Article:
Nursing simulation practicum for delivery care: A scoping review

Chiyoung Cha, Sookyung Jeong

Research output: Contribution to journalReview articlepeer-review

2 Scopus citations


Objectives: The purpose of this scoping review was to explore the state of the current body of knowledge on the use of nursing simulation for maternal nursing practicum with a focus on content and measured outcomes. Design: This is a scoping review. Data sources: The literature search was performed using five databases (CINAHL, Cochrane, EMBASE, PubMed, and Web of Science). Review method: The review was conducted on quantitative and reflection/review studies that evaluated or described nursing simulation for delivery care, published between 2000 and 2020 in English and Korean. Two authors independently reviewed the studies and their references for additional literature search. Selected studies were charted to describe the study characteristics, and content and outcome of nursing simulation for delivery care. Results: Fifteen articles were included in the review, of which twelve were intervention studies and three were reflection/review studies. The duration of the nursing simulations for delivery care ranged from 20 min to 4 h, with two to eight students in each simulation group. All nursing simulations focused on the normal, uncomplicated delivery process, with nine studies engaging in debriefing, but without pre- and/or post-assessments. The most frequently measured outcomes were knowledge, satisfaction, and clinical practice competency. Conclusions: Studies investigating nursing simulation pedagogy for delivery care were scarce, with limitations in the study designs and large variations in nursing simulation time across studies. Scenarios for nursing simulation for delivery care were rudimentary, and they usually focused on normal uncomplicated deliveries. The development of scenarios for high-risk deliveries and integration of pre-and/or post-assessments and debriefing into the nursing simulation are recommended to improve learning outcomes.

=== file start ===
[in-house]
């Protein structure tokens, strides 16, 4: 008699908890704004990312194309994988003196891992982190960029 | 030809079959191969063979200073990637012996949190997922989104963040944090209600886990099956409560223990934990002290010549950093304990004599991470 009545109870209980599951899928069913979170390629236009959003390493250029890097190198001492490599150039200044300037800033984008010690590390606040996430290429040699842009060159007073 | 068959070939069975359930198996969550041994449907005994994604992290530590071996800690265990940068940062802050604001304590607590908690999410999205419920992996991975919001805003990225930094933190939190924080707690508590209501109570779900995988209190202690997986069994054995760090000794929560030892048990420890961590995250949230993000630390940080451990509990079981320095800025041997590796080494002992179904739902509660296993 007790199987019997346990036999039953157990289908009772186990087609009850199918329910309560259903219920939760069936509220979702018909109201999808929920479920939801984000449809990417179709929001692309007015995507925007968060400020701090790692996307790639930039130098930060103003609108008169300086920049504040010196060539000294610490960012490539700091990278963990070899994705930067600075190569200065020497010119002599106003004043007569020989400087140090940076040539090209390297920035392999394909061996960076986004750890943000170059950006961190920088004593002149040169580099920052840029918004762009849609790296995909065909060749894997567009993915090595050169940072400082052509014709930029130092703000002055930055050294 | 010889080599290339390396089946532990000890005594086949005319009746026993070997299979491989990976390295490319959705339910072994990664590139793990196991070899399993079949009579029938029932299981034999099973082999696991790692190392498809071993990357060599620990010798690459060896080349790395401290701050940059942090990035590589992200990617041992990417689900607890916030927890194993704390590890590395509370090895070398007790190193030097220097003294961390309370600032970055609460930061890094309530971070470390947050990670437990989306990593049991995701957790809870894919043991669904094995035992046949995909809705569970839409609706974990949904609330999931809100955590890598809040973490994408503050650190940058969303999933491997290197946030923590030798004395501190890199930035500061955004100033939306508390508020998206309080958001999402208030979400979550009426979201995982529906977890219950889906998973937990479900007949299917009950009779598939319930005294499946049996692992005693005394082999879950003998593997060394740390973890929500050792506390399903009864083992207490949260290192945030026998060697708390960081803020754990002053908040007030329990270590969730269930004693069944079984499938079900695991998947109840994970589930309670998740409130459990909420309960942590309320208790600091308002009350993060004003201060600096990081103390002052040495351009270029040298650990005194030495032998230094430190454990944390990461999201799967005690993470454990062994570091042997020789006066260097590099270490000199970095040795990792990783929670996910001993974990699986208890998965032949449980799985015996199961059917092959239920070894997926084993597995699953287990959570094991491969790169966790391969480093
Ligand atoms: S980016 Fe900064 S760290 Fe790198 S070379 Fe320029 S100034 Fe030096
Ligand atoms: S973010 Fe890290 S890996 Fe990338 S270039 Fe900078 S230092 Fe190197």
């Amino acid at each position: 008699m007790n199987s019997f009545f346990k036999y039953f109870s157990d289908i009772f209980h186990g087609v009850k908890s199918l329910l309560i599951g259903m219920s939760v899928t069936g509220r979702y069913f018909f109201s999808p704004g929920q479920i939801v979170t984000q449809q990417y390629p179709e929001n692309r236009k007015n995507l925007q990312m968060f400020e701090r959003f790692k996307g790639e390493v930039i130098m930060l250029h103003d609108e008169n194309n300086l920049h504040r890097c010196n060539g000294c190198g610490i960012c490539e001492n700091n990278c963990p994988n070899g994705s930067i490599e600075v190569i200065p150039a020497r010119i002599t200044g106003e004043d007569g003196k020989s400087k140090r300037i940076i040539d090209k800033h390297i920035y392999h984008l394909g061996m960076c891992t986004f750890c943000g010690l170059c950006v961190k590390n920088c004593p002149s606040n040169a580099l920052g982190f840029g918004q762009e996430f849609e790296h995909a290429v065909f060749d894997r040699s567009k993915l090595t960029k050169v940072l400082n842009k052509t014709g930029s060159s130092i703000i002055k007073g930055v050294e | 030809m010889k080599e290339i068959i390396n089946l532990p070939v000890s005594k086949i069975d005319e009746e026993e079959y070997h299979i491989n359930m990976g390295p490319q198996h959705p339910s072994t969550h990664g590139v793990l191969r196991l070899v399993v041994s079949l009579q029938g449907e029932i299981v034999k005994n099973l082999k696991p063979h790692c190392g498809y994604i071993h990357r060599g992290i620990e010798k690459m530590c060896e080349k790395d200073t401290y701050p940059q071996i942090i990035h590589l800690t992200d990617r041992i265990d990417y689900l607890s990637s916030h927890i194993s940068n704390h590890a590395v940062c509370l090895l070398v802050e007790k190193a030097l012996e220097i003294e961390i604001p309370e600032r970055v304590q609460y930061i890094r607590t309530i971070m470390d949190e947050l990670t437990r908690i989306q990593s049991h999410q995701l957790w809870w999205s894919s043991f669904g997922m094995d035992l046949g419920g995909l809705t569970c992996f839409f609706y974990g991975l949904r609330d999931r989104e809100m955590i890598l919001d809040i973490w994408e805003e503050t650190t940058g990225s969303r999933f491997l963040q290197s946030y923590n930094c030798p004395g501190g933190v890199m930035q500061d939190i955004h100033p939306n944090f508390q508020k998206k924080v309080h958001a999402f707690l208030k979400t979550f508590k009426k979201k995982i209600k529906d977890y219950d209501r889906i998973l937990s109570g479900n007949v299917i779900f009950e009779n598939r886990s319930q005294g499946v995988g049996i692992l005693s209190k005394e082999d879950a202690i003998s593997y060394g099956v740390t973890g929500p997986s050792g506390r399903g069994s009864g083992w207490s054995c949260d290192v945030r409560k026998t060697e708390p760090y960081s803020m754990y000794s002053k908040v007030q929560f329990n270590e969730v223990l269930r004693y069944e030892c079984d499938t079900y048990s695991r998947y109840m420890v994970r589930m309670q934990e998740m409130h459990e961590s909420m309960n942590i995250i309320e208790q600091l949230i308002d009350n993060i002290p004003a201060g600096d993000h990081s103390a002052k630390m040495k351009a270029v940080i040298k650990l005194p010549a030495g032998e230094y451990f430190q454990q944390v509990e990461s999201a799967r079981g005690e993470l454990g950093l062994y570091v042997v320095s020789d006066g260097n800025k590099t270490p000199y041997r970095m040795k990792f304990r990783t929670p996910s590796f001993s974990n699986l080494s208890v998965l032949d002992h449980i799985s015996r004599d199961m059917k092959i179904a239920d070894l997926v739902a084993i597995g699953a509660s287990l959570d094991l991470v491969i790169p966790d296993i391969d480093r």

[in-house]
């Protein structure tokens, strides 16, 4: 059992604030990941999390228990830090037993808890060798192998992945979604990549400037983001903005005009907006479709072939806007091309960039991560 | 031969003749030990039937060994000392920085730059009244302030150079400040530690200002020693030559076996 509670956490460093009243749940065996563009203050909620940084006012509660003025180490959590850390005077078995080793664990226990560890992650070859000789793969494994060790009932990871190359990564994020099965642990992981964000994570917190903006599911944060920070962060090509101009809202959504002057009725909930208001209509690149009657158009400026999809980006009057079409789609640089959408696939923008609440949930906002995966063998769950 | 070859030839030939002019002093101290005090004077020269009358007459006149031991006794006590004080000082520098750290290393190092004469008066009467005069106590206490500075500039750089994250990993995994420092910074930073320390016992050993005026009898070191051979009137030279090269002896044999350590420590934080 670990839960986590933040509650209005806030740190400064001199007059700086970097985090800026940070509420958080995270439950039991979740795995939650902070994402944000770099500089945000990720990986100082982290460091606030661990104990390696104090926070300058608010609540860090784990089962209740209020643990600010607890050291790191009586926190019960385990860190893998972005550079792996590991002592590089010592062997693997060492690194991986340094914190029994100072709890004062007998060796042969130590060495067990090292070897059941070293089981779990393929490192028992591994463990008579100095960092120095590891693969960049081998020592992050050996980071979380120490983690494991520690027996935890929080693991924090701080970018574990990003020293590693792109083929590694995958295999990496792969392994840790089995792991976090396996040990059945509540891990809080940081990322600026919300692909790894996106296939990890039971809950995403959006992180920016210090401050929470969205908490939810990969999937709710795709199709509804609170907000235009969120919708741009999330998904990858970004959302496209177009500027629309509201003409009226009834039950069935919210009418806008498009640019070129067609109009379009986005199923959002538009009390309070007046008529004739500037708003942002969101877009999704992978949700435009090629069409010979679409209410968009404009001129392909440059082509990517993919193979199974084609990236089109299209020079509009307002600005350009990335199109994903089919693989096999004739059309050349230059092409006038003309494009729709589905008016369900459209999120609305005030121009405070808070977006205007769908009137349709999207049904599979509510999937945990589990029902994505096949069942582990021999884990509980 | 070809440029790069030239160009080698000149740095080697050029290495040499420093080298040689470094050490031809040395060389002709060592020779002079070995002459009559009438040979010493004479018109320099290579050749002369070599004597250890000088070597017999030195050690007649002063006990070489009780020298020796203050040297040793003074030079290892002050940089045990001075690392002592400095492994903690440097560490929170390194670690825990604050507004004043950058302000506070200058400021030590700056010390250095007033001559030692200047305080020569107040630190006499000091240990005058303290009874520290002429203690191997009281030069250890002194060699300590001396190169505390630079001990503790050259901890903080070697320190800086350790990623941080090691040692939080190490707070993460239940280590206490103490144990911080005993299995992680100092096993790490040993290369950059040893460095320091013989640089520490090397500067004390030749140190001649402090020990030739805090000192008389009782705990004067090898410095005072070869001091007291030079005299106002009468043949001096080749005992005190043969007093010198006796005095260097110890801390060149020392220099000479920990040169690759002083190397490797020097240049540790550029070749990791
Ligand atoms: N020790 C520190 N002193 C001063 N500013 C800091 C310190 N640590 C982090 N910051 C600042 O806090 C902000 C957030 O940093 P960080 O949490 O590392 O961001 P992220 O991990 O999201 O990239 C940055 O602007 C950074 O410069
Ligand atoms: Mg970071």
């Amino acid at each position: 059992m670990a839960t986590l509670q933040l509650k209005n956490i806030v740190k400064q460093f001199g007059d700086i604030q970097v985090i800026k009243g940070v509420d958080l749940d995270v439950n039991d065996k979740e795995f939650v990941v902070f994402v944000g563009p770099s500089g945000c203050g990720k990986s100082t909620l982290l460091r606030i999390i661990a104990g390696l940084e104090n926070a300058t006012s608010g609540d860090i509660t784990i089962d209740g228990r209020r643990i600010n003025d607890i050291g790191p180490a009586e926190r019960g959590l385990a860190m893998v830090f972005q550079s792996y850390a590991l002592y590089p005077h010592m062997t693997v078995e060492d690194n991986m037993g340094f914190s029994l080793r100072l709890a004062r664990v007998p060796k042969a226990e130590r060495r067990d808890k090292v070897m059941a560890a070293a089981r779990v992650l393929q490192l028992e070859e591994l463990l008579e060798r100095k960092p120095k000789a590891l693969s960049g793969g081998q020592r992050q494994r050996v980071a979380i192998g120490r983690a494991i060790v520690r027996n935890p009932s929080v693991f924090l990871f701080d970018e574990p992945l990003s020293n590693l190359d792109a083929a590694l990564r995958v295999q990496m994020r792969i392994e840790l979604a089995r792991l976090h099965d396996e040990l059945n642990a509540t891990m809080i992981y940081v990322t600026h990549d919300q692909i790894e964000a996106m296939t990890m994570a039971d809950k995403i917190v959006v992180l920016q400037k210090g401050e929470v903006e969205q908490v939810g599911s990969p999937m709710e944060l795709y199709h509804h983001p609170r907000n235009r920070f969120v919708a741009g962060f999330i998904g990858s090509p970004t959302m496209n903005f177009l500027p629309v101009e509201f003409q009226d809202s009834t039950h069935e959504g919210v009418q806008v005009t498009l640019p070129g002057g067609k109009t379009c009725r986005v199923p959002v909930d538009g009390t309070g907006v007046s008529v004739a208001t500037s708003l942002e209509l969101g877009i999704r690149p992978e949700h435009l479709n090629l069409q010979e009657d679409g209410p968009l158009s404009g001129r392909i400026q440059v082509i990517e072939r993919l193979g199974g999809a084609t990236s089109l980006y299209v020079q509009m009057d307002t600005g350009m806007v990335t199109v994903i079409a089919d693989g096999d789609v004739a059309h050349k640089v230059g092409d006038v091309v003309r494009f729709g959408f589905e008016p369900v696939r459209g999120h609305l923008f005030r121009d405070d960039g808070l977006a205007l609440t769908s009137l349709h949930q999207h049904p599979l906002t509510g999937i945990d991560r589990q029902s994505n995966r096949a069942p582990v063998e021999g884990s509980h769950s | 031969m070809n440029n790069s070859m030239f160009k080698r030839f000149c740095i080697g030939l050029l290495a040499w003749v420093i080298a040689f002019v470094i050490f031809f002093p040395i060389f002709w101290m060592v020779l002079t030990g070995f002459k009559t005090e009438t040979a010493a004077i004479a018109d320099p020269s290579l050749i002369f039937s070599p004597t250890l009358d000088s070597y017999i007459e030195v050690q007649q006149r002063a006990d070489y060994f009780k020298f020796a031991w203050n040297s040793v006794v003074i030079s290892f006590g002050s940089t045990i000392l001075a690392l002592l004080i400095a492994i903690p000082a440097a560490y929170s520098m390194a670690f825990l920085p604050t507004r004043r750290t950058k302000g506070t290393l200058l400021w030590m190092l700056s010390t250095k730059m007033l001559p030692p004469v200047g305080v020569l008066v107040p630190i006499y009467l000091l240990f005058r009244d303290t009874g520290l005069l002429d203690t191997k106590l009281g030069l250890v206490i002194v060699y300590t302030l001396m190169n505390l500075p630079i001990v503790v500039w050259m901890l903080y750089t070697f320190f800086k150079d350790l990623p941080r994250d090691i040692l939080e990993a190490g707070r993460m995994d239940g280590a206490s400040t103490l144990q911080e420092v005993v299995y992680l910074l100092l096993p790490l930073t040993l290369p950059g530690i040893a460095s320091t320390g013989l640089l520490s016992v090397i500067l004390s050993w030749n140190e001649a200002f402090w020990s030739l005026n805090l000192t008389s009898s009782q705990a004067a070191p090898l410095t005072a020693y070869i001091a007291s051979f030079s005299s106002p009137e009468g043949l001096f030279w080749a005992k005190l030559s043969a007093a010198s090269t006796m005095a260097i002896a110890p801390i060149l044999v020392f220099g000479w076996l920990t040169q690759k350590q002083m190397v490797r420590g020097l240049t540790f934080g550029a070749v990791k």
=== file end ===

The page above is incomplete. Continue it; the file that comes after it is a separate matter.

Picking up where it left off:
Original languageEnglish
Article number105391
JournalNurse Education Today
StatePublished - Jul 2022

Bibliographical note

Funding Information:
This work was supported by a grant from the National Research Foundation of Korea, funded by the Korean Government ( Ministry of Science and ICT (Information and Communication Technologies): [grant number: NRF-2019R1F1A1061409 ].

Publisher Copyright:
© 2022


  • Education
  • Maternal-child nursing
  • Nursing
  • Professional
  • Simulation training


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